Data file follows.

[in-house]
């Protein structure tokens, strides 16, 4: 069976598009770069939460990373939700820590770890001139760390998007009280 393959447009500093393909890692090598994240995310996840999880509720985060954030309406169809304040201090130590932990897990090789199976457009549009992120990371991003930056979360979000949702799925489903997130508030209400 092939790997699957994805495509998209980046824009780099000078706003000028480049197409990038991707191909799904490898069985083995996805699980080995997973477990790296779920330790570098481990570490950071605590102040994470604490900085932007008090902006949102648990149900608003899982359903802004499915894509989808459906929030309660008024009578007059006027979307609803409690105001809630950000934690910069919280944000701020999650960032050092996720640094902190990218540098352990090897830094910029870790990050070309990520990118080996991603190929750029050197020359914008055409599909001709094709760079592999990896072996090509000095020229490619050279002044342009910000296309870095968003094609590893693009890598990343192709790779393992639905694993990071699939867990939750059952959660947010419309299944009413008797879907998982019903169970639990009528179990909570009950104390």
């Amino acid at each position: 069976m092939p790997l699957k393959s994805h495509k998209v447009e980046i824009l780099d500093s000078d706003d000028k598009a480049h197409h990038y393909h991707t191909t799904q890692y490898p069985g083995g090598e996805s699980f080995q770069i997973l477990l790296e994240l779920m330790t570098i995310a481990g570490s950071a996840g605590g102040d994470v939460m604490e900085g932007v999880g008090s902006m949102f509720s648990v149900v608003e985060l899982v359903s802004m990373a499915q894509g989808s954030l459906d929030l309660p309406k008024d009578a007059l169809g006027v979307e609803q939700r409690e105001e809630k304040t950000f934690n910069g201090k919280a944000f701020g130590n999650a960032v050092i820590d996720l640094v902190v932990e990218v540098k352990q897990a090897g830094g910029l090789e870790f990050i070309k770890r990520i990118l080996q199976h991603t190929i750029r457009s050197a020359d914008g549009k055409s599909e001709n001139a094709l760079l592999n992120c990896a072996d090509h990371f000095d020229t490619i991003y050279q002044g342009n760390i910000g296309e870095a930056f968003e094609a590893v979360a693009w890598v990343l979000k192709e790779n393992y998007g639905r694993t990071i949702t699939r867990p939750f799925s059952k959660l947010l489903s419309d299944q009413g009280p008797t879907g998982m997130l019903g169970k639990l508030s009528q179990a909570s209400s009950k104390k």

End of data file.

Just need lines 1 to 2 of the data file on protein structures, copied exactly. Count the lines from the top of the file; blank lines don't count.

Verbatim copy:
[in-house]
């Protein structure tokens, strides 16, 4: 069976598009770069939460990373939700820590770890001139760390998007009280 393959447009500093393909890692090598994240995310996840999880509720985060954030309406169809304040201090130590932990897990090789199976457009549009992120990371991003930056979360979000949702799925489903997130508030209400 092939790997699957994805495509998209980046824009780099000078706003000028480049197409990038991707191909799904490898069985083995996805699980080995997973477990790296779920330790570098481990570490950071605590102040994470604490900085932007008090902006949102648990149900608003899982359903802004499915894509989808459906929030309660008024009578007059006027979307609803409690105001809630950000934690910069919280944000701020999650960032050092996720640094902190990218540098352990090897830094910029870790990050070309990520990118080996991603190929750029050197020359914008055409599909001709094709760079592999990896072996090509000095020229490619050279002044342009910000296309870095968003094609590893693009890598990343192709790779393992639905694993990071699939867990939750059952959660947010419309299944009413008797879907998982019903169970639990009528179990909570009950104390």